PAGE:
Newcastle Buys Its Seat at the Table of the Premier League’s Elite

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Earlier this year, football came to a literal halt when Manchester United supporters stormed Old Trafford in protest over the club’s ownership group led by Jay and Avram Glazer.

The issues fans had for some time spilled over after reports of a European Super League drew closer to becoming a reality. Manchester United was one of six Premier League sides involved in the ESL talks alongside Arsenal, Chelsea, Liverpool, Manchester City and Tottenham Hotspur.

It wasn’t just United supporters though that were outraged by the situation. Some of Europe’s most historic clubs were involved with the plans, and yet with the voice of the supporters the deal fell through for the time being. 

The Premier League has some of the most valuable clubs in the world, including several of the teams mentioned above, and England is about to have another team in the mix very soon it appears.

On Thursday, Newcastle United -- founded in 1892 -- is expected to announce its completed deal with a Saudi-led ownership group valued at over $300 million. 

English businesswoman Amanda Staveley is featured in the takeover as well, and played a similar role in 2008 when Manchester City was purchased by Sheikh Mansour of the Abu Dhabi royal family.

There are a lot of layers to the story, but the most important one being that the Premier League could finally see one of its most valued clubs back in the competitive mix in England’s top flight.

Over the past decade, Newcastle has bounced back and forth between the Premier League and Championship, while the Magpies’ only successful season in the top flight came in 2011/12 when the club managed to finish fifth and qualified for Europa League the following season.

Newcastle supporters have been starving for an opportunity for a new ownership group to come in and replace Mike Ashley -- whose opposition at the club has been heavily documented over the years.

The Sports Direct CEO had been riddled with criticism for not speaking publicly about the club’s struggles and actually took eight years to give his first televised interview about the state of Newcastle and his intentions as an owner.

In May 2015, Ashley spoke with Sky Sports where he famously said he wouldn’t entertain the idea of selling the club until they “win something.”

Maybe under new ownership that will change, but that brings the situation to another complex issue.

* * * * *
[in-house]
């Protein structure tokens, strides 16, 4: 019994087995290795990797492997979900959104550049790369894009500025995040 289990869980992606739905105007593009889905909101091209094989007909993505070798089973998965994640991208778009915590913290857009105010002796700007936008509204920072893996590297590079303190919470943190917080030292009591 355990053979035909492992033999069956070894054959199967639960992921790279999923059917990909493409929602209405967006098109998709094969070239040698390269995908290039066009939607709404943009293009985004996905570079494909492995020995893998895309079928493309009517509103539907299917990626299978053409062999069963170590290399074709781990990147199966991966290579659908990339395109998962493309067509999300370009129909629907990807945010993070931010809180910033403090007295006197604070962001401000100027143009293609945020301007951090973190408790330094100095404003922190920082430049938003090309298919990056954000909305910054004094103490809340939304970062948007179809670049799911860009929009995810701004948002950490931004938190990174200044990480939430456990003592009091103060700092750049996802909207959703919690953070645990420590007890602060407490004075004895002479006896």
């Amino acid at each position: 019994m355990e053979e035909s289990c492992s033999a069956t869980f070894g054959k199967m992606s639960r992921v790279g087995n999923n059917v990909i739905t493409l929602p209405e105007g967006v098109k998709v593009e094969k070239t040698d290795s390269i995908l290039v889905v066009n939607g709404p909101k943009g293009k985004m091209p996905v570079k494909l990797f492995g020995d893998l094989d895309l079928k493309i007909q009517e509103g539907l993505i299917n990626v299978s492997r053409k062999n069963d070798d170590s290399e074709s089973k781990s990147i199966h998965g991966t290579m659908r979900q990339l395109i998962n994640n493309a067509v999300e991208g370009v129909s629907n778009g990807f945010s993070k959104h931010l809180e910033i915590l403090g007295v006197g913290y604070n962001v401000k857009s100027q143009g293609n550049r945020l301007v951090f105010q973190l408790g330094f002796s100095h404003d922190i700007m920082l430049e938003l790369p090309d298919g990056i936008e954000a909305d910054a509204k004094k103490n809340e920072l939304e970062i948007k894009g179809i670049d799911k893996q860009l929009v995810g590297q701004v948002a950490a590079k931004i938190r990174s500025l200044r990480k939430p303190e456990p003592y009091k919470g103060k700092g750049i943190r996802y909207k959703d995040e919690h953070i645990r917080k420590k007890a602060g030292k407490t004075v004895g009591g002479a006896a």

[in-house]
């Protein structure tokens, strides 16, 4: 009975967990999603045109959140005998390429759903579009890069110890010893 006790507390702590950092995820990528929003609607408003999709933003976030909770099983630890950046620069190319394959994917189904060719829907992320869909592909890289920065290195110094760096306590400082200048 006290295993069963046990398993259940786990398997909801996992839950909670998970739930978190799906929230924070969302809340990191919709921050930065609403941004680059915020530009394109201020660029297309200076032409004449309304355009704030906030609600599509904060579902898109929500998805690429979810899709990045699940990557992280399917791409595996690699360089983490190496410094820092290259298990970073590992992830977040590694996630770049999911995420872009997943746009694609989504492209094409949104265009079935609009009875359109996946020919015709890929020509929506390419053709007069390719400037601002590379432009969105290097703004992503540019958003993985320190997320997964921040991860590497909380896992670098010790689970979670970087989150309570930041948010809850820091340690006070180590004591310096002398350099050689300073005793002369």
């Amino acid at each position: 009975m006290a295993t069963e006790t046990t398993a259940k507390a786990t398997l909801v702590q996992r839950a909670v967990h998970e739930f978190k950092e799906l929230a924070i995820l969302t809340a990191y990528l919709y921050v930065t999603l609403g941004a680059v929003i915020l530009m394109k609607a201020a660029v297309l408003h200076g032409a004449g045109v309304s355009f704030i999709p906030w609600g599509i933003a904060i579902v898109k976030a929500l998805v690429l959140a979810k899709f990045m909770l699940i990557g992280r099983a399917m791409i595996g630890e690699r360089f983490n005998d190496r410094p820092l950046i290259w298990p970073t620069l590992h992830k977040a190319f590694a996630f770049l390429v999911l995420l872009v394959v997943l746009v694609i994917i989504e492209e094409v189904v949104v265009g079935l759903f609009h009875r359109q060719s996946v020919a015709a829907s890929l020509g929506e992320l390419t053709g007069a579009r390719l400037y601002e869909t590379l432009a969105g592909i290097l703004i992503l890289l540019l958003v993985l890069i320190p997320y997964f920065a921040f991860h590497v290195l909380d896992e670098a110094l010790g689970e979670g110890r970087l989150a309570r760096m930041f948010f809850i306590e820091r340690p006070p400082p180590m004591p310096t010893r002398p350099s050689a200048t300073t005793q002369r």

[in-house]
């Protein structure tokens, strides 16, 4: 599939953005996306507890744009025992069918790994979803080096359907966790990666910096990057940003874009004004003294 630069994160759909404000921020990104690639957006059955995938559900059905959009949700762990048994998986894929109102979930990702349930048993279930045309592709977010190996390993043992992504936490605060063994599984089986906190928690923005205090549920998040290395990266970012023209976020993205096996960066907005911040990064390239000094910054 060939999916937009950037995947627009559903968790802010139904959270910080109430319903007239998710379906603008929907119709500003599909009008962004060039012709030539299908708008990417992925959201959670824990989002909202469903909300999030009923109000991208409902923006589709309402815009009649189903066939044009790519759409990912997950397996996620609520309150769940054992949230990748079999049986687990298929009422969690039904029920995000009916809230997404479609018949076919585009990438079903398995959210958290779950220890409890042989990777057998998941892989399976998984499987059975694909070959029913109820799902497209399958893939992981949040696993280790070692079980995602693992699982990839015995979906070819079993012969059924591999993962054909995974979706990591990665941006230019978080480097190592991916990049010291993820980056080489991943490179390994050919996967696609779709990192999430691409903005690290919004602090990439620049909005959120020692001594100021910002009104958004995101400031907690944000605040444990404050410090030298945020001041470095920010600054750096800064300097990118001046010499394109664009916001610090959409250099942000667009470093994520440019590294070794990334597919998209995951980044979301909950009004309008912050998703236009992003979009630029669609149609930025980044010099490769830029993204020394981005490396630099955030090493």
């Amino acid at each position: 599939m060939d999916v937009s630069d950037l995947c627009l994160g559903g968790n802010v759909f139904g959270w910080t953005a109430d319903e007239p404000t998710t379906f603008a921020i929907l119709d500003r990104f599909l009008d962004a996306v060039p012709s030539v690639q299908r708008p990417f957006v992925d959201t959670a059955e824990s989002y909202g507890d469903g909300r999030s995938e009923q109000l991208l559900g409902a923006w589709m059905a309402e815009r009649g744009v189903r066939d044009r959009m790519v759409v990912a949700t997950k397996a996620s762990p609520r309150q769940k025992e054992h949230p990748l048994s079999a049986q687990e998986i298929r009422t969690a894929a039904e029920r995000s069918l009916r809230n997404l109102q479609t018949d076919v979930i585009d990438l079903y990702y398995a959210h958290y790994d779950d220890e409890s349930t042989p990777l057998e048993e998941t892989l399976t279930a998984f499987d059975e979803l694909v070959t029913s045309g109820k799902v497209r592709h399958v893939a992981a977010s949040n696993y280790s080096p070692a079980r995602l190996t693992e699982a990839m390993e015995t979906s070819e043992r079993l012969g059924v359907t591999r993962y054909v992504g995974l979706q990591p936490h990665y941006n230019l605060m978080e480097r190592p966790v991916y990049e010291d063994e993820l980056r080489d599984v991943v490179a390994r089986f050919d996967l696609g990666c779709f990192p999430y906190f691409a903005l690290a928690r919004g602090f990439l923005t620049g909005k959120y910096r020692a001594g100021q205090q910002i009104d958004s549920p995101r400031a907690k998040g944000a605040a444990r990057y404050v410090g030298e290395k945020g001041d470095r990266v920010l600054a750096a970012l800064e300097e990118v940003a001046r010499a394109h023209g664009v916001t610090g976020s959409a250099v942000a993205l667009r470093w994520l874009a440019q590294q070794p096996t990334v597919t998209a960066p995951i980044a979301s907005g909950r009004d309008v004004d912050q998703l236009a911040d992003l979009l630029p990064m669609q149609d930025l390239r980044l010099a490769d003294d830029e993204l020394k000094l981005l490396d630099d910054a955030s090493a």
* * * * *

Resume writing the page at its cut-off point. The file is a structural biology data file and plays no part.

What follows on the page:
When does a club or the fanbase itself sacrifice its morals for winning?

The new group, led by a Saudi Arabian consortium, will quickly join the likes of Paris Saint-Germain as one of the wealthiest ownership teams in global sport.

With an estimated value of over $369 billion in net worth amongst the entire ownership stake, that topples the $25-plus billion of Mansour at Manchester City or Chelsea’s Roman Abramovich -- who has an estimated value of over $10 billion.

The situation mirrors that of PSG, which have become a global brand in the span of a decade with notable players like Lionel Messi, Kylian Mbappe, Neymar and Zlatan Ibrahimovic all gracing the Parc des Princes.

Significant brand deals have come about to further that push, including Nike’s Jordan Brand, as well as Dior and various fashion companies throughout Europe.

The opportunities are certainly there for a club like Newcastle with its newfound wealth, but the publicity also creates a negative spotlight at times.

Amnesty International has called for the Premier League to reject the Saudi-led bid due to “appalling” human rights issues that have been well documented throughout the years. 

Various reports continue to document mistreatment of women, freedom of expression violations, as well as a lack of a formal penal code which has allowed the country to enforce mass executions and other unsavory practices.

That hasn’t stopped Newcastle United Supporters Trust (NUST) from expressing their interest in the takeover though, with over 98 percent of those polled in favor of the move.

For the Premier League, it also presents a huge opportunity for growth in the Middle East, with one of the previous hang ups in a deal presented by the feud between Saudi Arabia and beIN Sports -- a Qatari-led company with direct ties to PSG.

That feud has suddenly changed drastically though. Qatar had previously launched a $1 billion arbitration suit against the Saudis over its blocking of Premier League rights in the region, but that has been dropped with the news of the Newcastle takeover.

The attention will now turn to Newcastle though once a deal is officially announced and bring the club back into the Premier League spotlight for the first time in years. 

Reports already suggest that the club is looking to replace manager Steve Bruce in an attempt to draw in greater talent on the pitch once the transfer window opens in January.

Time will tell if the Magpies can climb towards the top of the table a la Man City and spark a revived belief in the organization.

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